What surprised me was he said I cut put an extension on the handy box
(which I did) or replace them with plastic boxes.
I thought that exposed boxes in basements and garages had to be
metal. He said no. He also said I didn't need to use conduit to run
the wire down the cement walls, I could have just stapled NM to a 1x2
Tapcon'd to the wall.
He even said my junction boxes in the attic didn't need to be metal.
The question I didn't think of at the time is do they make a plastic
cover for plastic junction boxes?
Plastic extension rings, plastic cover plates, absolutely
:: Limp Arbor wrote:
::: I had my electrical inspection yesterday for my whole
::: house re-wire.
:: The inspector failed you for using the wrong color/tapping
:: screws and you don't consider him evil?
: He said grounding screws need to be machine screws which
: makes sense. A machine screw is less likely to strip out
: than a sheet metal screw.
seeing as how you mentioned already having the outlets and switches
installed, i'm guessing this is a "final" electrical inspection. I'm
curious as to how he checked your "stapling" with the drywall in place.
remove the "not" from my address to email
I questioned that as well, but it turns out that he fished the outlets from
the basement up, and the attic down, and never removed the sheetrock /
plaster. The only stapling was in the attic and basement. To me, it sounded
like the outlets and switches were installed during the roughing. Not that I
haven't seen that done.
This was an existing house. I was replacing the Al/Cu-Clad wires with
The first issue I had to get by when I submitted my paperwork was he
never heard of Copper-Clad Aluminum wiring. He called me and thought
I was talking about the Copper wire with the Zinc coating. After I
cleared that up he said he was going to have to check with some other
officials as to what I had to with the old wire.
Two days later he called me back and told me what to do. Surprisingly
he said all I needed to do with the old wire was cut it off at the
boxes or where accesible in the attic or basement and shove it back.
No twisting & capping the hot & neutral together or pulling the old
wire out. He also said since I was living in the house and I have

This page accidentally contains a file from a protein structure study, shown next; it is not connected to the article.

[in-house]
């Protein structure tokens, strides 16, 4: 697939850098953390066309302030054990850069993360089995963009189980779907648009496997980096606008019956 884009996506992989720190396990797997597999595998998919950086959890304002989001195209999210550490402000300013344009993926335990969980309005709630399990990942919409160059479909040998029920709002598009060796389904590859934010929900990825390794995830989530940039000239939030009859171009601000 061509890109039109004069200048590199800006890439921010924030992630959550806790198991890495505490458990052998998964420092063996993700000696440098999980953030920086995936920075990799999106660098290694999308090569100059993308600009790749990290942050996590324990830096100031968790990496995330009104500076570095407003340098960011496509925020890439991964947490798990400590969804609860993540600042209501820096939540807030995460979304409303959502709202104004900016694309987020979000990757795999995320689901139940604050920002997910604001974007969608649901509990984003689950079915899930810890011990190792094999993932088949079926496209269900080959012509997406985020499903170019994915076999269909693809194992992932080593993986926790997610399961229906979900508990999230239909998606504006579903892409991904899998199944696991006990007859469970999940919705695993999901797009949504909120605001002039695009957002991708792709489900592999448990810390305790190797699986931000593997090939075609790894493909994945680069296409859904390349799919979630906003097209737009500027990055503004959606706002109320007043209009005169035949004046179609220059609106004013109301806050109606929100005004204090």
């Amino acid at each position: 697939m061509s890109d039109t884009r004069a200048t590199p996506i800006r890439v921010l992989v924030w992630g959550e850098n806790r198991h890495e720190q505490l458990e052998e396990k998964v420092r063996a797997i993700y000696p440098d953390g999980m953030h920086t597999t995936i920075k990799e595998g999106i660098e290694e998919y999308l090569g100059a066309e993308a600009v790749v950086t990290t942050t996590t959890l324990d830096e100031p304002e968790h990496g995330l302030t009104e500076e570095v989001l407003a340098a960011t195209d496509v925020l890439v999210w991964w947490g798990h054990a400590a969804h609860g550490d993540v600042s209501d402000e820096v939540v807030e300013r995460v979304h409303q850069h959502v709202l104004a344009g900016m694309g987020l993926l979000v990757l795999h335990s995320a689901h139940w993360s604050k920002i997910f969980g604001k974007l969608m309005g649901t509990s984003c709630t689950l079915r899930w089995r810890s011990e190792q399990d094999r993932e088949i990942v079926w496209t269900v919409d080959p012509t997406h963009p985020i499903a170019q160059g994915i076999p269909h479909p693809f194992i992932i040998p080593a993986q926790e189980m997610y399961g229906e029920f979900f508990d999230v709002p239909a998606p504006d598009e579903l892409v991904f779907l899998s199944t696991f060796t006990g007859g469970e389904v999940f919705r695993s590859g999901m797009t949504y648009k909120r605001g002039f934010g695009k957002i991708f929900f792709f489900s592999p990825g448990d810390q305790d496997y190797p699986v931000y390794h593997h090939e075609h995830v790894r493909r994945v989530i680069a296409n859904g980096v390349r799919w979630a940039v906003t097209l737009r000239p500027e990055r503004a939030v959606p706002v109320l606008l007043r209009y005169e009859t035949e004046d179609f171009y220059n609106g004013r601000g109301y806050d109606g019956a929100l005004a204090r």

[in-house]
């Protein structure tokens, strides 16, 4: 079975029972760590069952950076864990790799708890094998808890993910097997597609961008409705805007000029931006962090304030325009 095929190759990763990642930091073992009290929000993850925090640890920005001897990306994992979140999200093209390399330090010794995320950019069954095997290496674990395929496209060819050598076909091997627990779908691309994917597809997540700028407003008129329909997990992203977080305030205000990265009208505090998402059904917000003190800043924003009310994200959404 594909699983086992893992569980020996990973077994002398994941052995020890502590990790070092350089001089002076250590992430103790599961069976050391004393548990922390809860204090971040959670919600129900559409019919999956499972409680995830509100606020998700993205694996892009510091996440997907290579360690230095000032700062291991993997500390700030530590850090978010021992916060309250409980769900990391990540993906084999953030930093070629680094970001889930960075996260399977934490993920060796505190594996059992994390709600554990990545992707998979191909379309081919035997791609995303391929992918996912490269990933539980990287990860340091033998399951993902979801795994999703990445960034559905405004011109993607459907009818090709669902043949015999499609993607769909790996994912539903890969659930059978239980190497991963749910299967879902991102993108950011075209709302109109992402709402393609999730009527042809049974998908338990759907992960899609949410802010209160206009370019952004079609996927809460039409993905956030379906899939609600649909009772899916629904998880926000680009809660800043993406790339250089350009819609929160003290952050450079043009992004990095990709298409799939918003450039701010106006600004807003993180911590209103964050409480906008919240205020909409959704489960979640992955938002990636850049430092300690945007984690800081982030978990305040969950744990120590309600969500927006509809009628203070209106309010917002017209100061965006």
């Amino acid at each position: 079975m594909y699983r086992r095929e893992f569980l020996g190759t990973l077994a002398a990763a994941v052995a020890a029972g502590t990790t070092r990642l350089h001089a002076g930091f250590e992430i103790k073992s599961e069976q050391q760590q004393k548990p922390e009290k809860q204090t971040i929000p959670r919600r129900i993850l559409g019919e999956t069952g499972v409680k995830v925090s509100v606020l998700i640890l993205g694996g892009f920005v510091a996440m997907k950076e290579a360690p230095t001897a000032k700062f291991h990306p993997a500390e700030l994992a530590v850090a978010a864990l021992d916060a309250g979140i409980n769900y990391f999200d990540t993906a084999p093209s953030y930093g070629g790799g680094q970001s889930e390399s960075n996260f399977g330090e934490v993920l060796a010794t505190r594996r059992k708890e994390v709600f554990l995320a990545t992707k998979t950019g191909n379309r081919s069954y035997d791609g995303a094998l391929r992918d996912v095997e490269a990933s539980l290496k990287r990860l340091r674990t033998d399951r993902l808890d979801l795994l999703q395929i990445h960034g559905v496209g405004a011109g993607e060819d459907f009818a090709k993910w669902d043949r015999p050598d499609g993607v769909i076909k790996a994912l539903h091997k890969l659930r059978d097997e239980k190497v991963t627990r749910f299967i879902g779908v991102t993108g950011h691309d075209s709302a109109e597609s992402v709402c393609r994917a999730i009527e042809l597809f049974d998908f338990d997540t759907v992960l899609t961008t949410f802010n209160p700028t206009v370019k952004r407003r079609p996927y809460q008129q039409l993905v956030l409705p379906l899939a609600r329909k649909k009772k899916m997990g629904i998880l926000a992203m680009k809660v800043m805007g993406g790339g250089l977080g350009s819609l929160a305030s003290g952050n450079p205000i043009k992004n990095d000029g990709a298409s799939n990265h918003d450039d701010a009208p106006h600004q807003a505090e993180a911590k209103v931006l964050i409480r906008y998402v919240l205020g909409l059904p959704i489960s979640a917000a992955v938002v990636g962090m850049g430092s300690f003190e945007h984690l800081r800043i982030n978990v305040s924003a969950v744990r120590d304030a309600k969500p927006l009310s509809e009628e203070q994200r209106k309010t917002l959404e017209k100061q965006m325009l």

kids I could finish the entire job and just get a final inspection.
A side benefit of doing this job is after I was all finished replacing
the wires I caulked all the holes from the basement and the attic
where the wires came through with Fireblock. Wow! what a difference
in the comfort level in the house, drafts and cold spot were
significantly reduced. I could not believe that much air could be
traveling through those tiny spaces around the wires.
Can you imagine a house fire for some reason...
The fire marshall blaming faulty wiring...
The insurance company denying claim because work was never inspected...
I read this often on this group. It would seem to me, if an insurance
company could or would deny claims for every "i" not being dotted, they
would soon be out of business. I can't imagine that home owner insurance is
much different here in NY, than anywhere else, and here, insurance companies
cover among other things, for stupid things that the homeowner does. For
example: years ago I cut down a 3 foot diameter maple tree, that was on my
neighbor's property. I actually believed the tree was on state property and
not the neighbors. I am not a licensed tree surgeon, and rightly should have
gotten a survey to determine who's property the tree was on. None of this
mattered to me, as the tree posed a danger in obstructing my view when
leaving my driveway on to a fast state road. As a result of my tree cutting
I was sued by the neighbor for $250,000 . My homeowners insurance paid for
my lawyer and ultimately settled the claim. Believe me, if there was some
easy way that they could have blown me off, I think they would have saved
themselves some money.
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